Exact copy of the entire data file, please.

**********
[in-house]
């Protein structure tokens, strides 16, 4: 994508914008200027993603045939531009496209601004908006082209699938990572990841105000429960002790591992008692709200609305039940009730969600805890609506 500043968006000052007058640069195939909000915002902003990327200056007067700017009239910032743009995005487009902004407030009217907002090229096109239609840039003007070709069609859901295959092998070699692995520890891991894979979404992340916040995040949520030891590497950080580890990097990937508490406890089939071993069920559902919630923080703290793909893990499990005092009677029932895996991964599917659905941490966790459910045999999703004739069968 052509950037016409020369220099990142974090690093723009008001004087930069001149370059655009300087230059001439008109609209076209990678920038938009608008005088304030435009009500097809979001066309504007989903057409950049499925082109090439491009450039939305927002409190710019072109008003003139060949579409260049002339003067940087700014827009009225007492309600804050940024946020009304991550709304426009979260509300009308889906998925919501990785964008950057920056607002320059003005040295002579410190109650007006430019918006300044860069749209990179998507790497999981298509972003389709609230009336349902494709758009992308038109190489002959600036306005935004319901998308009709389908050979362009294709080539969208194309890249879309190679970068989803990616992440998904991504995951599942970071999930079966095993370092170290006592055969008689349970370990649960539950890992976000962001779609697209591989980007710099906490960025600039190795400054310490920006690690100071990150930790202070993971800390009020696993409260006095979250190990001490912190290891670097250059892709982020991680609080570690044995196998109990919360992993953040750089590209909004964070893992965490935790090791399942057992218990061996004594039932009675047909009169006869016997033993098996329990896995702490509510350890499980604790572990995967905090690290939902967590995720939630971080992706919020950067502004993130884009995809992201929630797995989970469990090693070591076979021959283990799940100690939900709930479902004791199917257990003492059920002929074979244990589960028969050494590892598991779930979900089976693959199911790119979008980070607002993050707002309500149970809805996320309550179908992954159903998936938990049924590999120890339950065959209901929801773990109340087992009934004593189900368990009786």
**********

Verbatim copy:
[in-house]
């Protein structure tokens, strides 16, 4: 994508914008200027993603045939531009496209601004908006082209699938990572990841105000429960002790591992008692709200609305039940009730969600805890609506 500043968006000052007058640069195939909000915002902003990327200056007067700017009239910032743009995005487009902004407030009217907002090229096109239609840039003007070709069609859901295959092998070699692995520890891991894979979404992340916040995040949520030891590497950080580890990097990937508490406890089939071993069920559902919630923080703290793909893990499990005092009677029932895996991964599917659905941490966790459910045999999703004739069968 052509950037016409020369220099990142974090690093723009008001004087930069001149370059655009300087230059001439008109609209076209990678920038938009608008005088304030435009009500097809979001066309504007989903057409950049499925082109090439491009450039939305927002409190710019072109008003003139060949579409260049002339003067940087700014827009009225007492309600804050940024946020009304991550709304426009979260509300009308889906998925919501990785964008950057920056607002320059003005040295002579410190109650007006430019918006300044860069749209990179998507790497999981298509972003389709609230009336349902494709758009992308038109190489002959600036306005935004319901998308009709389908050979362009294709080539969208194309890249879309190679970068989803990616992440998904991504995951599942970071999930079966095993370092170290006592055969008689349970370990649960539950890992976000962001779609697209591989980007710099906490960025600039190795400054310490920006690690100071990150930790202070993971800390009020696993409260006095979250190990001490912190290891670097250059892709982020991680609080570690044995196998109990919360992993953040750089590209909004964070893992965490935790090791399942057992218990061996004594039932009675047909009169006869016997033993098996329990896995702490509510350890499980604790572990995967905090690290939902967590995720939630971080992706919020950067502004993130884009995809992201929630797995989970469990090693070591076979021959283990799940100690939900709930479902004791199917257990003492059920002929074979244990589960028969050494590892598991779930979900089976693959199911790119979008980070607002993050707002309500149970809805996320309550179908992954159903998936938990049924590999120890339950065959209901929801773990109340087992009934004593189900368990009786």